10 Dec 2021 - Jonas
Post-Rock/Neoclassical | The Robot Needs Home Collective | Release date: 19 Nov 2021
“All good things must come to an end” is the old saying that came to mind back in September, 2015, when Maybeshewill announced they would be calling it quits, citing personal reasons, the following year after a final tour which included playing a show in New York City, their first show across the Atlantic Ocean. They had been a band for over a decade at that point and could definitely bow out gracefully, having four albums, an EP, and a sound of their own under their belt. It’s been said that some of the members probably would’ve preferred to keep the show rolling, but given the nature of this band and how tight they were, like a family, it would’ve had to be all in, or not at all, so that was that. On April 15, 2016, they played what was assumed to be their last show, a sold-out one at that, at KOKO in London. The end.. Right?
In 2018, they received an invitation from Robert Smith of The Cure to play at Meltdown, an annual festival in London curated by him that year. For obvious reasons, it was an offer they simply couldn’t refuse, so they rehearsed, played a warm-up show, followed by the festival, and then returned to the shadows again. The show was over and the curtains closed, indefinitely.. Right?
‘All good things must start again’, is how they announced their return in a Facebook post, on January 29, 2020, with an appearance at the annual ArcTanGent festival, while making sure people understood that this wouldn’t be yet another one-off show, but that they were also working on new material together. While the COVID-19 pandemic certainly threw a wrench into the gears of their grand live show comeback, with nearly two years passing since they announced their return without actually playing any shows, it didn’t stop them from writing and producing their comeback album, “No Feeling is Final”, which was released on November 19, 2021.
A few weeks have passed since then and I’ve gained some new perspective on what I assumed would be an album of critical acclaim given how much I’ve enjoyed listening to it. The main criticism I’ve seen is that it isn’t the high-energy and upbeat Maybeshewill they’re used to, which is undeniably true. Make no mistake – No Feeling is Final definitely sounds like them, but it doesn’t feel like them. In the past, they’ve always had this knack for bridging the gap between the evocative and emotive properties of post-rock with the intensity and rhythm of math rock. Now they’ve taken on a considerably darker, grounded and more contemplative approach, further deepening the sound with neoclassical elements and acute electronics, in stark contrast to their previous album, “Fair Youth”, which had an optimistic and cheery feel to it.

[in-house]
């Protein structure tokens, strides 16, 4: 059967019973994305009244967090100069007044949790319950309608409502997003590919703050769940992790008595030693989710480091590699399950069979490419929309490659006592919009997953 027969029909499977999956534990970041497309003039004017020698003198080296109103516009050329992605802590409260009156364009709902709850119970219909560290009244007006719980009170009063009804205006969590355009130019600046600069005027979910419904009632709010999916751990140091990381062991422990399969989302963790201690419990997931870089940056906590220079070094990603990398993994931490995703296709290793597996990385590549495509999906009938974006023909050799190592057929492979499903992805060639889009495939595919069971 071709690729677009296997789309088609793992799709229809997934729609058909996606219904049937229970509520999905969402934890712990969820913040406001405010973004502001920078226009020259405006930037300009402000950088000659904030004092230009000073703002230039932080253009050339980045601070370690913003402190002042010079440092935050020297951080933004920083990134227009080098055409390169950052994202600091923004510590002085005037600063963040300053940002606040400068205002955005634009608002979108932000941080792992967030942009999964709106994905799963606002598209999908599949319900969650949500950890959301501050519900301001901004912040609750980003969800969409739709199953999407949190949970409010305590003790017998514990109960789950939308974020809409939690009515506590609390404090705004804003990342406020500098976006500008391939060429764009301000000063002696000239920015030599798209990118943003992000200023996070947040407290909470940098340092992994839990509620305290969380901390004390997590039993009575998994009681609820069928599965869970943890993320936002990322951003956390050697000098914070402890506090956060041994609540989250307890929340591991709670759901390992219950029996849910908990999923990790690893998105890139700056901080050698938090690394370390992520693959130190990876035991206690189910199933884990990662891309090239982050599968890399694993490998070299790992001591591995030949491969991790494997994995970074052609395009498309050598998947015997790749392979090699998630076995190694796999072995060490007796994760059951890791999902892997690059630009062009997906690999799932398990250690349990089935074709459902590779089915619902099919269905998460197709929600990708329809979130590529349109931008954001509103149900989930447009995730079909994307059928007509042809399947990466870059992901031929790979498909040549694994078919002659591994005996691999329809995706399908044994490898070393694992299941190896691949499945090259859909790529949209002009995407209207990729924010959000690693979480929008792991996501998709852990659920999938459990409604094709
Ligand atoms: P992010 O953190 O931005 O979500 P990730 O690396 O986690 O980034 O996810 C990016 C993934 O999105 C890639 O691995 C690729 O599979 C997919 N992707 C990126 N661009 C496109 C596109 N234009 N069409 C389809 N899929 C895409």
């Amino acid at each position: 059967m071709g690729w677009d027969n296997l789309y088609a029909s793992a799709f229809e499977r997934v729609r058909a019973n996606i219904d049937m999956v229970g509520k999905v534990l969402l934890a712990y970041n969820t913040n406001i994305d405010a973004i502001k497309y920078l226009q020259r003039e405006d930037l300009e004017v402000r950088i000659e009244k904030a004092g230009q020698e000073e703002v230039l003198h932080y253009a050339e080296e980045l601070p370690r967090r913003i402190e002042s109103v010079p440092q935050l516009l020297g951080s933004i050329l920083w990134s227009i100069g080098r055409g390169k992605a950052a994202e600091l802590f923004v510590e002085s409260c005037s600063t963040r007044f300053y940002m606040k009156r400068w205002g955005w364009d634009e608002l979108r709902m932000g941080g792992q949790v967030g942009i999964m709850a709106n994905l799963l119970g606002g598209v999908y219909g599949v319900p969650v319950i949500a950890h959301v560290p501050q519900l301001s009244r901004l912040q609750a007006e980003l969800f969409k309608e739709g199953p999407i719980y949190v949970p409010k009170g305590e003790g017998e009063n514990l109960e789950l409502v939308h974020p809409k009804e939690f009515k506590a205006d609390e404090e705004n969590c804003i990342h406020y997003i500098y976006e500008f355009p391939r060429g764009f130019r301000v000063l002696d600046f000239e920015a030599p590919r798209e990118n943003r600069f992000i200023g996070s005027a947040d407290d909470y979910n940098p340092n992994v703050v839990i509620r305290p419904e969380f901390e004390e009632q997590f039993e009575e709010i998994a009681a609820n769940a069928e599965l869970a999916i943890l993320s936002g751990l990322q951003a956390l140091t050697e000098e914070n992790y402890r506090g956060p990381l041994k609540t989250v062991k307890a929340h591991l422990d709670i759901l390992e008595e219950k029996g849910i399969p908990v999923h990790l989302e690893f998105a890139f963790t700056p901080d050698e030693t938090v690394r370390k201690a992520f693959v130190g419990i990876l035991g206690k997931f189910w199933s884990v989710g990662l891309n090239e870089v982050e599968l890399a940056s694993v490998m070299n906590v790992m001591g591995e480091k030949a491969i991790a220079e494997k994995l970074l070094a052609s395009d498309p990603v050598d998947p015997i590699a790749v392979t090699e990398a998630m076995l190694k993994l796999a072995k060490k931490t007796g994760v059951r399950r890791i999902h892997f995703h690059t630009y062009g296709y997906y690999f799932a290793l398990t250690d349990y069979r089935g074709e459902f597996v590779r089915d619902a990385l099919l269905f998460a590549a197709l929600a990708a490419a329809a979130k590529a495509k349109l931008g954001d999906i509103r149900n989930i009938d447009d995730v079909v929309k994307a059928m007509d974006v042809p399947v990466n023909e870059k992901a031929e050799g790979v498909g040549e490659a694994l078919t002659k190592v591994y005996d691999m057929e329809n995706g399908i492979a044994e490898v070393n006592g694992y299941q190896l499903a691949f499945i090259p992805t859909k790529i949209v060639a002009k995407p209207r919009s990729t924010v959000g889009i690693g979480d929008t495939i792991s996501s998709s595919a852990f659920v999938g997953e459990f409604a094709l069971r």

No, this album isn’t one of hope but acts more like a testament to the uncertain times we live in, standing at the precipice of irrevocable climate change, with the pandemic still gripping the world in its vice, all the while our world leaders are stalling to take action and late-stage capitalism sending the world into one humanitarian crisis after the other through exploitation. If anything, this is a call to action, which is made perfectly clear on the second track, “Zarah”, featuring a speech from Zarah Sultana, a member of the British parliament, calling for radical changes to the harsh socioeconomic realities we currently find ourselves in. Someone told me this album felt like a soundtrack, a statement I’m willing to agree with, namely the soundtrack to our inevitable demise. The only respite we get is on the final track, “Tomorrow”, a solemn piano outro where we are left to lament the day after crossing the Rubicon.
Contrary to the overall tone of this review, I really enjoyed this album, from start to finish, and it keeps growing with every listen. There’s a sense of urgency in all of these tracks, like a race against time, further emphasized by the weeping violins that is present on most tracks. It’s a fresh take on an already proven concept by the band, which could very well be considered their magnum opus with time. Few albums in recent years have managed to capture the essence of time and history as it’s being made, but No Feeling is Final did this with near perfection. The prodigal sons of Maybeshewill haven’t just returned, to form, from their hiatus, but managed to elevate themselves to never-before-seen heights.